This editorial article is a part of Universities Month 2023 in Technical.ly’s editorial calendar.
Tahir Hemphill was immersed in a technical environment at a very young age. He attended specialized schools and eventually pursued a dual-degree engineering program at Morehouse College and the Georgia Institute of Technology in Atlanta.
Despite his technical prowess, Hemphill’s passion for art and design led him to graduate school at Pratt Institute in Brooklyn, New York, where he obtained a master’s degree in communications design.
“That’s why the art that I’m making is heavily influenced by technology,” the multidisciplinary artist, creative technologist and faculty fellow in the University of Maryland, Baltimore County’s (UMBC) visual arts department told Technical.ly between panels at South by Southwest.
Drawing from this background in engineering and design, Hemphill employs an innovative approach to examining the cultural impact of hip-hop. He demonstrates this approach within “Rap Research Lab,” the solo exhibition that the University of Maryland, Baltimore County’s (UMBC) Center for Art, Design and Visual Culture (CADVC) will display this week until Saturday, March 18.
“Rap Research Lab” is a community-based creative technology studio that uses a hip-hop framework to develop fresh avenues for individuals to interact with data and culture. According to a press release, UMBC’s exhibition of this work dovetails with Hemphill turning “the CADVC into a learning forum” via another of his projects, “Mapper’s Delight.” This immersive tool leverages augmented and virtual reality, as well as sculptural data visualization and collaborative elements, based on semantic relationships within over 100,000 rap lyrics. Since 2023 marks the 50th anniversary of hip-hop, these projects offer attendees a timely opportunity to explore the evolution and influence of this globally influential music and cultural phenomenon.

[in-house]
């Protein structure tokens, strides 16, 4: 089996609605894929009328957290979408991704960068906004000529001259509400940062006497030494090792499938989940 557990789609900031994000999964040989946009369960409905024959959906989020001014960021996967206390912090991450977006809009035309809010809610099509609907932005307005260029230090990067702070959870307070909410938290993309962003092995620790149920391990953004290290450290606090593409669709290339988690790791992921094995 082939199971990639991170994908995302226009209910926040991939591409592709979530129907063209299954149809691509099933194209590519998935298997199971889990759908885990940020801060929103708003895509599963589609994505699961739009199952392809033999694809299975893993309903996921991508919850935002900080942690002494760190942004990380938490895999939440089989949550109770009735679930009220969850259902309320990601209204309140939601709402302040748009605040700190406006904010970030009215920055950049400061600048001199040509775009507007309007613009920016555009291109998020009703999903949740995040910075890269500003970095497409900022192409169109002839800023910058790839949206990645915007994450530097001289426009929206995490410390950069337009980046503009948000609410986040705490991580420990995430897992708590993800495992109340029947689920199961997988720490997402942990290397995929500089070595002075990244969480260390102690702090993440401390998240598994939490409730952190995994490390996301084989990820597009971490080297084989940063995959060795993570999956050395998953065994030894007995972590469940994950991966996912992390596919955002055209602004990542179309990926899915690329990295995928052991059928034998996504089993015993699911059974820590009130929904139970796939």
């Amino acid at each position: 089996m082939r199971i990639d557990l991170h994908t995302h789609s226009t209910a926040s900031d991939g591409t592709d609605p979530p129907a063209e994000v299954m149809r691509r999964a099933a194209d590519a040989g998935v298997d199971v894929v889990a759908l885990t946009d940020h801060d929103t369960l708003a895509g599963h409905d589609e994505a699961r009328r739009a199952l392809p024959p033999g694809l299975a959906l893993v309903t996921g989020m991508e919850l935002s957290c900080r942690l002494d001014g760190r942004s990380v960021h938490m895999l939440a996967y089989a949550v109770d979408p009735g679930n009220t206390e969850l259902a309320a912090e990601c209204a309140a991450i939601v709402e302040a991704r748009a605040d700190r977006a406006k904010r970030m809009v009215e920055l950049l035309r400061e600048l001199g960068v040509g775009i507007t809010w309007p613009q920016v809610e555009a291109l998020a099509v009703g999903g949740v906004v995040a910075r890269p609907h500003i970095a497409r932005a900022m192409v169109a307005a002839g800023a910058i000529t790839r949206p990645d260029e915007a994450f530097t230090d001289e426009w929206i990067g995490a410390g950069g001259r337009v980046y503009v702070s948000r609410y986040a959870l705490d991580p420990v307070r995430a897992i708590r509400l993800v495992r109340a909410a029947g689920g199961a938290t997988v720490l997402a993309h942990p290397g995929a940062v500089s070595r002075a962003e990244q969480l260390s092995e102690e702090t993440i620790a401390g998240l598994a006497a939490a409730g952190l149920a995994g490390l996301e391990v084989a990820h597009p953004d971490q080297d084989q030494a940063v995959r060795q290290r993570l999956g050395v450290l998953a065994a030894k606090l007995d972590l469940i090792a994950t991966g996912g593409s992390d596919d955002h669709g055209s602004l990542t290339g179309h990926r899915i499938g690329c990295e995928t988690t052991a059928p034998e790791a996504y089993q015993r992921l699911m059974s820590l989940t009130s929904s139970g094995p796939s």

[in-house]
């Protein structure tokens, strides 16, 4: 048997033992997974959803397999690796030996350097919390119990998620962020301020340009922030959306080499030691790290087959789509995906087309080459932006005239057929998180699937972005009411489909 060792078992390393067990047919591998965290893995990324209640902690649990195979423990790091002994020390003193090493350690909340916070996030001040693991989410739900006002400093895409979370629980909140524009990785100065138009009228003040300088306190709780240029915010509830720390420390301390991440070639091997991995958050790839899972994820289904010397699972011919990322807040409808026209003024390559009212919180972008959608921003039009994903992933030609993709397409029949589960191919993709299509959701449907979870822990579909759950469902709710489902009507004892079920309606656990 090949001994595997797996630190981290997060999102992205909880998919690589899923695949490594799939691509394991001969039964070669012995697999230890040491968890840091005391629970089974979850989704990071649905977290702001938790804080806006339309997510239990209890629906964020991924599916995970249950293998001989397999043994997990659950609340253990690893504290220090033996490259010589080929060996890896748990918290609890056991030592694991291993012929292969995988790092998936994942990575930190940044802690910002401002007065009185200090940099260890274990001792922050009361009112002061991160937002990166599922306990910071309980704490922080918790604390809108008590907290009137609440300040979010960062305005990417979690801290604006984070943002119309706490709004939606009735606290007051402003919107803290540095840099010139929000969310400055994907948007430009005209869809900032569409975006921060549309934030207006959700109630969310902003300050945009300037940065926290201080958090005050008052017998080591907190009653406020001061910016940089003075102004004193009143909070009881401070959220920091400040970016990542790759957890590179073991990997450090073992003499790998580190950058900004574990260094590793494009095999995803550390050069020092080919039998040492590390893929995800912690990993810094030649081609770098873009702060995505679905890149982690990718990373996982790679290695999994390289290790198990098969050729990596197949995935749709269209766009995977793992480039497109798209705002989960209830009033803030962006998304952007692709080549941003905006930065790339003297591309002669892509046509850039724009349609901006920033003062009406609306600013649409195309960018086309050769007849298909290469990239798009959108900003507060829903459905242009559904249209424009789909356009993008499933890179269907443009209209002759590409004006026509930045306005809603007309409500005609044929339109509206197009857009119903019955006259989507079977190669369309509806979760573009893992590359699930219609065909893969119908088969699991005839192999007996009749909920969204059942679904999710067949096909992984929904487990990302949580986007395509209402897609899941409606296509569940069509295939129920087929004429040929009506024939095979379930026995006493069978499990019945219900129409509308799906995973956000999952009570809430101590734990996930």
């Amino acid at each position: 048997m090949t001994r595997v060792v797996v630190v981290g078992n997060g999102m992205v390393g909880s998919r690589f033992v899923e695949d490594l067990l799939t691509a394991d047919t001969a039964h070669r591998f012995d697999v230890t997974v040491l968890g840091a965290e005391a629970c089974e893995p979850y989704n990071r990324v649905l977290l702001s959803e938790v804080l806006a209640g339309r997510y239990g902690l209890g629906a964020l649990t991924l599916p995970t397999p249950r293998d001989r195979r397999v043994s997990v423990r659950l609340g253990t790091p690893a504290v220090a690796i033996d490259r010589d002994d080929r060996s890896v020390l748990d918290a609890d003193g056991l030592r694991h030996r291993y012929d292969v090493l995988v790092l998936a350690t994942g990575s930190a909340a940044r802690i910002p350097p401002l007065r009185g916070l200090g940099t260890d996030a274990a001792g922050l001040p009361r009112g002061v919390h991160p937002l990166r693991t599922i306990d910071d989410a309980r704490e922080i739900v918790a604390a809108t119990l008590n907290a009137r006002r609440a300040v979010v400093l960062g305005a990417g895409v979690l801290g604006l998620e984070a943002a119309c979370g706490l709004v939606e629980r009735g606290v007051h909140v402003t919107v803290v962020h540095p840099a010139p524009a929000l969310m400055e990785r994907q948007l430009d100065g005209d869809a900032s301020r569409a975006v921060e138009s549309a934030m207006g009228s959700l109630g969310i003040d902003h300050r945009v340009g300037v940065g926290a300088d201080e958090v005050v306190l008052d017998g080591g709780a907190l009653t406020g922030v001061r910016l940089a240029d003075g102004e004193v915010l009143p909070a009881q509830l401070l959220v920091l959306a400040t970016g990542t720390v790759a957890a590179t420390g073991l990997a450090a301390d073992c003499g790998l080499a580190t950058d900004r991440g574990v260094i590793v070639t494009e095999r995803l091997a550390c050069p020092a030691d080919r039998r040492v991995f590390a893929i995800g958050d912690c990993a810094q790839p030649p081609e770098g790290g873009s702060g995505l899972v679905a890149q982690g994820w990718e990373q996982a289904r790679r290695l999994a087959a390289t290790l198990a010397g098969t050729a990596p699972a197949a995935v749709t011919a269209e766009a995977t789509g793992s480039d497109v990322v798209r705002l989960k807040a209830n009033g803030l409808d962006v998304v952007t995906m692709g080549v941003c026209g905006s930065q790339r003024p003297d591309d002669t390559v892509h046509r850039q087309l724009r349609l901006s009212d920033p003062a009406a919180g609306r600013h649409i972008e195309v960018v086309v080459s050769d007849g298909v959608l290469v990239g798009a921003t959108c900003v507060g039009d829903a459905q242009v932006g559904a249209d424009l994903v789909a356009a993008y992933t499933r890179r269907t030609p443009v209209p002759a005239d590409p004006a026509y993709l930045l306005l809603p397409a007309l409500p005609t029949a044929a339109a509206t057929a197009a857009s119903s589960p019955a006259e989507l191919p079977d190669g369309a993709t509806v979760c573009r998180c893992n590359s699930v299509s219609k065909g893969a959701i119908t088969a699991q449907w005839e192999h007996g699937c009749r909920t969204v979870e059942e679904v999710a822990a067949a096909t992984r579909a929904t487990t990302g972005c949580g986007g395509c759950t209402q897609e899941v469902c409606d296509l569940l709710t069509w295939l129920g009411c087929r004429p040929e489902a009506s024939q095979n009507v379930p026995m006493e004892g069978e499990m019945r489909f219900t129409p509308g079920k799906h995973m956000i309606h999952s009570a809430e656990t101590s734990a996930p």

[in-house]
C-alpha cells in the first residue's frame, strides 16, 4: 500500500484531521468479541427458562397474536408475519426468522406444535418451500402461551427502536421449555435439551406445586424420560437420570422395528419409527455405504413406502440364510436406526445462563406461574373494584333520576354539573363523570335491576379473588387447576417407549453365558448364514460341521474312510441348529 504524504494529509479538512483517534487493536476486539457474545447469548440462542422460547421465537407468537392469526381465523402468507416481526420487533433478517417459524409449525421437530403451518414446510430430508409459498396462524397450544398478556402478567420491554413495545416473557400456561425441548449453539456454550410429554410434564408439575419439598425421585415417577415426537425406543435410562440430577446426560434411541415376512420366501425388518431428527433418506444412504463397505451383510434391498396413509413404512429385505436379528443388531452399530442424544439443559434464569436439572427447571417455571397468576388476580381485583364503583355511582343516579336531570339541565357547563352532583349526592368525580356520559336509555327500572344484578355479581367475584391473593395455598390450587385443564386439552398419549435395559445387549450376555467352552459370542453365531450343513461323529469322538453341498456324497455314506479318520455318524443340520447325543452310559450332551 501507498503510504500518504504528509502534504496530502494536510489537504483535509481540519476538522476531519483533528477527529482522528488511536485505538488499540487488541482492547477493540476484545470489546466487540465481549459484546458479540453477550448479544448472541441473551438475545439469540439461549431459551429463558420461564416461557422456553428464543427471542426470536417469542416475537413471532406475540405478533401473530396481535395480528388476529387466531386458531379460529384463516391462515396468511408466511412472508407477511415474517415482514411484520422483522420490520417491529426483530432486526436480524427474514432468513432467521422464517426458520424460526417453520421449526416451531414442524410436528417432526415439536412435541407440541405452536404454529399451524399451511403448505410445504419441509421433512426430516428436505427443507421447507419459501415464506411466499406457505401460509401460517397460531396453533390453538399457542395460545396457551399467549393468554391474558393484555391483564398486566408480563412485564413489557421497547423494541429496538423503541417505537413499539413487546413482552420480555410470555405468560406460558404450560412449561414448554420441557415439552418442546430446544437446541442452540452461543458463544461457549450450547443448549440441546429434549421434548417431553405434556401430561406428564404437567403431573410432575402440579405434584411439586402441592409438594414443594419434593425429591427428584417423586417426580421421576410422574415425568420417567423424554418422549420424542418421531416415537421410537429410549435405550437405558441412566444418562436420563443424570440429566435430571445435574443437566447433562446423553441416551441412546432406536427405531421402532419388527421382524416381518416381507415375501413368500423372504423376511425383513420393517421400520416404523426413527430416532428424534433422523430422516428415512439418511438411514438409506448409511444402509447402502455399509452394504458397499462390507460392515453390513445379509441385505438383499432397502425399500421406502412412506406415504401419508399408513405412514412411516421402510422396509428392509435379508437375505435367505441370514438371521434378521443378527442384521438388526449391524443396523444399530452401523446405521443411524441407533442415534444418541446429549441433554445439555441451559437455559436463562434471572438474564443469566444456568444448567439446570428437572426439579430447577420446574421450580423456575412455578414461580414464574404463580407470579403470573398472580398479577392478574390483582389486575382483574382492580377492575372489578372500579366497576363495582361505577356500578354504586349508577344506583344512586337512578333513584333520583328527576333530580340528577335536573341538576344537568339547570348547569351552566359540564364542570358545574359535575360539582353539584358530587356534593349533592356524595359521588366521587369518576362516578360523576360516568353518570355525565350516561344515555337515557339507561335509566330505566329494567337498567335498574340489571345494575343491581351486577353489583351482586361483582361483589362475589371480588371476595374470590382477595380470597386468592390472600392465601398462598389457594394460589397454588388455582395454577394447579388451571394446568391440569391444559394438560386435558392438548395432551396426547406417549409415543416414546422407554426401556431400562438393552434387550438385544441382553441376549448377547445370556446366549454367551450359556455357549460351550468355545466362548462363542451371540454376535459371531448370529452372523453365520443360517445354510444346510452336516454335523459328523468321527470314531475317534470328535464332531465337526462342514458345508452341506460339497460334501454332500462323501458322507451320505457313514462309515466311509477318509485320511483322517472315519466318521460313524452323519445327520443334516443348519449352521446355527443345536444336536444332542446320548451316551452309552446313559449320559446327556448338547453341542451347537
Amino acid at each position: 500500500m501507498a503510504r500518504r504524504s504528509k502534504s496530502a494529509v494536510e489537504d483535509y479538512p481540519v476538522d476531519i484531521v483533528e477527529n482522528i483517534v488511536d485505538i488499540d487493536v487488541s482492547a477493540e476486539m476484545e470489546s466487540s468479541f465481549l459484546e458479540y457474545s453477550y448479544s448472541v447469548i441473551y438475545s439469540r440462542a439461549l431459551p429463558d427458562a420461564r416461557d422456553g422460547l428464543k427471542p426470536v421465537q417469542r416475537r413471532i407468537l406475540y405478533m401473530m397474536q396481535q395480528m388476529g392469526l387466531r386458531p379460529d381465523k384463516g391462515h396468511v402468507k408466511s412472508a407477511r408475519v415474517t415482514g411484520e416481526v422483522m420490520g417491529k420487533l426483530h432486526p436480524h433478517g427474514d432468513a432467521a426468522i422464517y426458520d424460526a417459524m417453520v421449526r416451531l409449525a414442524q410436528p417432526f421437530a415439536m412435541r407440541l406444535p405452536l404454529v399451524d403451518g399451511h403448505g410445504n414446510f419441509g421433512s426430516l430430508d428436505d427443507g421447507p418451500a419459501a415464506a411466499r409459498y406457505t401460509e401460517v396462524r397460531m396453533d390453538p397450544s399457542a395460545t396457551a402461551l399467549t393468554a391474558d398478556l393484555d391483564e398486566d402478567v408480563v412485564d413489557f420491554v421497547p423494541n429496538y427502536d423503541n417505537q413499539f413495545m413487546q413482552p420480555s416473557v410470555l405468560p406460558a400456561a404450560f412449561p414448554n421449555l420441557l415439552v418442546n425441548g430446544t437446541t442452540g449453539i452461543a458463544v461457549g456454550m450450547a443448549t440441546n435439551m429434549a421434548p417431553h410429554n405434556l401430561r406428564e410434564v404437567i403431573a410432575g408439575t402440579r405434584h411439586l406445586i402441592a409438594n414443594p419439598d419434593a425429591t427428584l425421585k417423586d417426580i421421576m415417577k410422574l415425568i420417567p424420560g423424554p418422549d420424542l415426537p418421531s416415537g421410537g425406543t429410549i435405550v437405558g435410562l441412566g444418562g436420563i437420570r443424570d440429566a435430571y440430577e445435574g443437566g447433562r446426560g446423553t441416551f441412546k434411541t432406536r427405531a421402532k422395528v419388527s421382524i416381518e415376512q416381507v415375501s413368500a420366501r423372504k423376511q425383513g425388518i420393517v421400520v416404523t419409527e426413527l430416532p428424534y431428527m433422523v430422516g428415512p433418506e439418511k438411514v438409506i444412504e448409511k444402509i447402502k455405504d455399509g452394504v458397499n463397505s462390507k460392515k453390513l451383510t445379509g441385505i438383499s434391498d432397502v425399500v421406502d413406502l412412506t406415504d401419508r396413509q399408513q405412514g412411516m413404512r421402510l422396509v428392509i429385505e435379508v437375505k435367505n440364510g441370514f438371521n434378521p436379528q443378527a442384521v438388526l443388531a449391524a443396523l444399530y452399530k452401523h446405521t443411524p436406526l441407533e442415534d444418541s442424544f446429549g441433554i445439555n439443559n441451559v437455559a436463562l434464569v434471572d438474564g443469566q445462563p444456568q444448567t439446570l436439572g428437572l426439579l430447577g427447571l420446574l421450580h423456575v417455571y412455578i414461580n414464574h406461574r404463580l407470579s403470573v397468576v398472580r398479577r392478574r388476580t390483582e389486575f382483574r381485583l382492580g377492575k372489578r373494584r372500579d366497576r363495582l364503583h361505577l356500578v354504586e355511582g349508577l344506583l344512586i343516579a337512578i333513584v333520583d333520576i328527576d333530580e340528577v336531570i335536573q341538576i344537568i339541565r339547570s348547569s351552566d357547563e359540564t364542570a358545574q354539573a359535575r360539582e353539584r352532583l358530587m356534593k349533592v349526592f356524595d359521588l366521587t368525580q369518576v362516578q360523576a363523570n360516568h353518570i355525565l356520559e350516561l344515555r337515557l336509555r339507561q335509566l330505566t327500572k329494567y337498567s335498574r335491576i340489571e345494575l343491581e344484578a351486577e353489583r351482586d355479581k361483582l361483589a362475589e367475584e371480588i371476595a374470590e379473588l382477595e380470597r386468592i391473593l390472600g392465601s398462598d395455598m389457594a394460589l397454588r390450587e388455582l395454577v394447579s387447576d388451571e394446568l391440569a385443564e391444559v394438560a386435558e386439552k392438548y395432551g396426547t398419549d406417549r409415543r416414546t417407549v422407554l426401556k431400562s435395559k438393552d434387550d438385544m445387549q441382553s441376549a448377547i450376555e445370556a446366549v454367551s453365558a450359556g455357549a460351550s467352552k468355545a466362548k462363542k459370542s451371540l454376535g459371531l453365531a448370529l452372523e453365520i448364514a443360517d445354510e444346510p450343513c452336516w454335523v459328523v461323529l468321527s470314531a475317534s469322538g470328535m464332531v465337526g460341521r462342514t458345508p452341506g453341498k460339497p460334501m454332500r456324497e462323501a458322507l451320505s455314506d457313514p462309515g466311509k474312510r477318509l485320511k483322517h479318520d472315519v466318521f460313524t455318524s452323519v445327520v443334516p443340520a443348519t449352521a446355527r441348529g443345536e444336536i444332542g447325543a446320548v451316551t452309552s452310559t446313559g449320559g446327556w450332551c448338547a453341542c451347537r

Hemphill, a New York City native and hip-hop aficionado, credited his upbringing in the artform’s hometown for his deep understanding and appreciation of the culture.
“When I was a teen, I grew up in Queens, New York, where hip-hop was an integral part of the culture,” he reminisced. “My friends and I contributed slang and style to the culture that is now recognized worldwide.”
Hemphill’s passion for hip-hop and its broader impact drove him to explore its intersection with technology and data — particularly given all the ways tech and data get misused.
“Being able to process the types of data that we have is important, especially in this century,” he said. “It’s about understanding what to do with that data, how to tell stories with it, and how to use it in service. It’s also important to act ethically with the data, which was not always the case in the last century.”
Hemphill’s latest project, “The Rap Almanac,” is a manifestation of this intersection, allowing users to overlay hip-hop lyrics with other types of data, such as crime statistics and political data. He sees “The Rap Almanac,” which is a constituent part of “Rap Research Lab,” as a novel way to demonstrate hip-hop’s unique and unparalleled influence on global art and culture.
“By combining hip-hop with data, we can tell powerful stories and shed light on important issues,” he said.
Those interested in Hemphill’s tech-infused approach to hip-hop can see his work on display at the CADVC in Catonsville, Baltimore County, until Saturday. He will also attend a special closing reception on Thursday, March 16, that features a discussion with Hemphill and DJ set from CX KidtroniK at 6 and 7 p.m., respectively.
Learn more about “Rap Research Lab”
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